I have worked the disasters in Louisiana and Mississippi following Katrina, and in the wake of the flooding in Iowa in 2008. Those that were prepared (not just individuals but as Iowa showed graphically, communities) fared better. Prepared communities made a particular difference in helping folks get back on their feet. Preparation does not prevent, and you cannot prepare for everything, but it is way ahead of being pure victim. Most valuable? Copies of insurance forms, deeds, financial records, licenses and certifiicates, medical records, things needed to deal with the bureaucracy while rebuilding. Don't think only of the first few days, but of the years to rebuild.
Problem is, where do you keep your disaster supplies? If they're in vulnerable or unreachable location(s), they're meaningless. And what about your dependents -- from human to pets? Difficult issues -- think about them.
We don't prepare because its not rational. American's understand well, intuitively even, competitive economics. Its the Invisible Hand. Compare the cost / benefit of everyone everywhere preparing and few disasters occur in a few places. Sure some more will die and be hurt but the greater good will be served in that limited resources are being spent on keeping others / more alive and feeling better.
I believe that many are not prepared because of a) denial..it won't happen here like that, b) too preoccupied with the struggle of daily life, bills, rents, and etc. 3) lack of money for long term preparedness however, when I speak with people, I've always told them 'when you go to the store, buy $5 worth of something to put away'. You'd be surprised at how much you could amass with just $5.
There was a group of people who went to Louisiana and Alabama to help with the aftermath of Katrina. One of them said that those who prepared a little bit were able to get through the crisis better than those who did nothing. He recommended keeping at least half a tank of gas in the car at all times; half a tank will get you out of a disaster area better than a car with a quarter tank. I have assembled a grab and go kit with the goal of surviving the roughly 72 hours before any help can be expected to arrive. I live in an earthquake prone area and being able to have some things like water purification tablets and emergency rations will help. The best advice given is to form a small network with family and friends and work out ways to help each other and to determine locations to regroup.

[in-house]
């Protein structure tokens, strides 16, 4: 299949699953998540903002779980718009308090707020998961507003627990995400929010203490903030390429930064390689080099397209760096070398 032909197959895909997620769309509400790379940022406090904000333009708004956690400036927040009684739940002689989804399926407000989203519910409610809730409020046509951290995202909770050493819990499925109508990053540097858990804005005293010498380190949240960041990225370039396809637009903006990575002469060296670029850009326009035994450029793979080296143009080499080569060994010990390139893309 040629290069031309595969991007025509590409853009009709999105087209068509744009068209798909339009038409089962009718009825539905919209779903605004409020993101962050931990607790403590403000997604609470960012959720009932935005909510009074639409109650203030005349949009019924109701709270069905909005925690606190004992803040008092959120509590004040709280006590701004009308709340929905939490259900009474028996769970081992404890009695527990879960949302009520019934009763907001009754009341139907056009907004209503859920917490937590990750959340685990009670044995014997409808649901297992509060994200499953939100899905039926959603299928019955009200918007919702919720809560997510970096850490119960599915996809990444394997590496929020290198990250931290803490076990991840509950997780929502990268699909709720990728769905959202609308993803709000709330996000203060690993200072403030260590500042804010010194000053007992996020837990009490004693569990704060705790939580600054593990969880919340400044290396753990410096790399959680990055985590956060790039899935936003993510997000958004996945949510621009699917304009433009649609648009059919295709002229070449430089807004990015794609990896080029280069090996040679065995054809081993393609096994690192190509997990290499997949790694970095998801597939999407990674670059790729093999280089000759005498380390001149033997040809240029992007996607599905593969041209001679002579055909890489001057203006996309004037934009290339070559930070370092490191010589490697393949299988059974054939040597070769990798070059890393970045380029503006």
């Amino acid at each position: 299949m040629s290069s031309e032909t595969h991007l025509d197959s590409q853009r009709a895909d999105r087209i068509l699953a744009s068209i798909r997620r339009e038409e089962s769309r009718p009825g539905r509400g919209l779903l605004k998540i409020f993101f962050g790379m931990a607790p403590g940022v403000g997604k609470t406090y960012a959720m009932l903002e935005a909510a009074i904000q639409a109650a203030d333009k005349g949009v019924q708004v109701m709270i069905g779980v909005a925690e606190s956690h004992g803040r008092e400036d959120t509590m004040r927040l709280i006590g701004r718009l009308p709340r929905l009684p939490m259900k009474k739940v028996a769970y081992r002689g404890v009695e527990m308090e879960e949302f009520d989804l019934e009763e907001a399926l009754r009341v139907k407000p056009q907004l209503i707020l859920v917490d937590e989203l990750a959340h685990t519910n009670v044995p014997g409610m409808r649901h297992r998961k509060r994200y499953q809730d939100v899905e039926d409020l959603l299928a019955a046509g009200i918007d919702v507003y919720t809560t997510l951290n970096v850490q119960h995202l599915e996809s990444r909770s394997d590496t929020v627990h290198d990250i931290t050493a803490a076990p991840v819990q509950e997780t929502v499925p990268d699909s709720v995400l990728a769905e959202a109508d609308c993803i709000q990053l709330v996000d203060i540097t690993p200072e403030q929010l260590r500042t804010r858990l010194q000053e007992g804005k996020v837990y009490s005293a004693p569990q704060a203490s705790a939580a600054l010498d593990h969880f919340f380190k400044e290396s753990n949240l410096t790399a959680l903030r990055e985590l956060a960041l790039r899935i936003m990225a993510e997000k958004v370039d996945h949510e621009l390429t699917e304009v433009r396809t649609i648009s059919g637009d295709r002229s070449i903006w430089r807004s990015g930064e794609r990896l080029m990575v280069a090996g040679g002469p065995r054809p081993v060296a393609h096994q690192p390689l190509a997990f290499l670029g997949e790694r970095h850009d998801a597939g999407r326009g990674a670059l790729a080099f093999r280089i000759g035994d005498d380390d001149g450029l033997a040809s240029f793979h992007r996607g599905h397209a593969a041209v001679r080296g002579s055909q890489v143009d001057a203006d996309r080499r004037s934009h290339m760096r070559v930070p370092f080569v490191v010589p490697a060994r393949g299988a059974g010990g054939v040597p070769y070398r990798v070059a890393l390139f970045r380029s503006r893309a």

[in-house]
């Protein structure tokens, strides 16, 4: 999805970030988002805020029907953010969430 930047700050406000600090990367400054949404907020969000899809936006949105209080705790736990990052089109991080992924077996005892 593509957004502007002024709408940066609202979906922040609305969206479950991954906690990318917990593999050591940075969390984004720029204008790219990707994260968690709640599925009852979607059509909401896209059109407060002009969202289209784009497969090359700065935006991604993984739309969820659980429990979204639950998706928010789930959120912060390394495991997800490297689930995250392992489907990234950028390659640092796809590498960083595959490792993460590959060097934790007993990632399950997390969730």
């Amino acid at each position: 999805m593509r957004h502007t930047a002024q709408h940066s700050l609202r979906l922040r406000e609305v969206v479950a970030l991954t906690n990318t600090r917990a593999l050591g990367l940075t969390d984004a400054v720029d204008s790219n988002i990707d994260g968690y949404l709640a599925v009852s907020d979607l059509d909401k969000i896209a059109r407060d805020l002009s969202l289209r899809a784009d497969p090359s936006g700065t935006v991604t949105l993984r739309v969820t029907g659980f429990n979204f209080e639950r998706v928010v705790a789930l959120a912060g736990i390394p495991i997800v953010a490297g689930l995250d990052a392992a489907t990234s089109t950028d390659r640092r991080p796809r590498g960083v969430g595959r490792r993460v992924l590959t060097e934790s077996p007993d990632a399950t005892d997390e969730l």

Why don't you mention guns and being trained on shooting them? A stockpile of supplies will do you no good if someone bigger than you wants your stuff.
Even if you are prepared, to what end? If you are living on the fault line you die anyhow. America is the doom nation! We war on every problem! Our TV advertising is filled with commercials about diseases you will probably never get. Recommendations for drugs you can't prescribe. Bumper stickers rail about issues that you can't identify. Like "real fish don't eat pellets". Positive thinking is a proven fact. Statistics in all fields of endeavor prove that you get more with a positive attitude. I suppose you could argue that planning for a disaster is positive thinking about surviving it. But focusing on the disaster seems counter productive. Like a department of war: what is the result more and more war. All these agencies have to prove that they are important and provide these inert studies to bolster their budget. Consider the birds in the sky. They have no means, they have no fear, they are provided for. So much goes right every day that to dwell on this is like considering that the sun won't rise. If you are prepared for a disaster how long will your preparation last before you are living off the land. Where will you run, and hide from the unknown?
We can take some wisdom from the Mormon Church. They have been ready for decades......just Google and find great information!
Being the President and Co-founder of the Telework Coalition, the nations leading telework educational and advocacy organization, I frequently address groups in the matter of what we like to call disaster avoidance and I concur with what Mr. Redlener says. Both individuals and organizations talk about being prepared for a 'big one' but so few are it's alarming. I have been told by very well informed people that the occurance of a "Mega Disaster" is a when, not an if. I hope you can jolt at least a small part of the population to wake up to this situation. Chuck Wilsker President & CEO The Telework Coalition Member: Broadband for America Adoption Advisory Board Digital Energy Solutions Campaign Set America Free Coalition Our Energy Policy Foundation Mobility Choice Coalition G3ict, the Global Initiative for Inclusive ICT Association of Contingency Planners The Internet Society
I'm very disappointed that the article barely addresses or gives links to information as to what kinds of steps readers specifically should be undertaking. What a gross oversight. I guess we're all supposed to buy the book.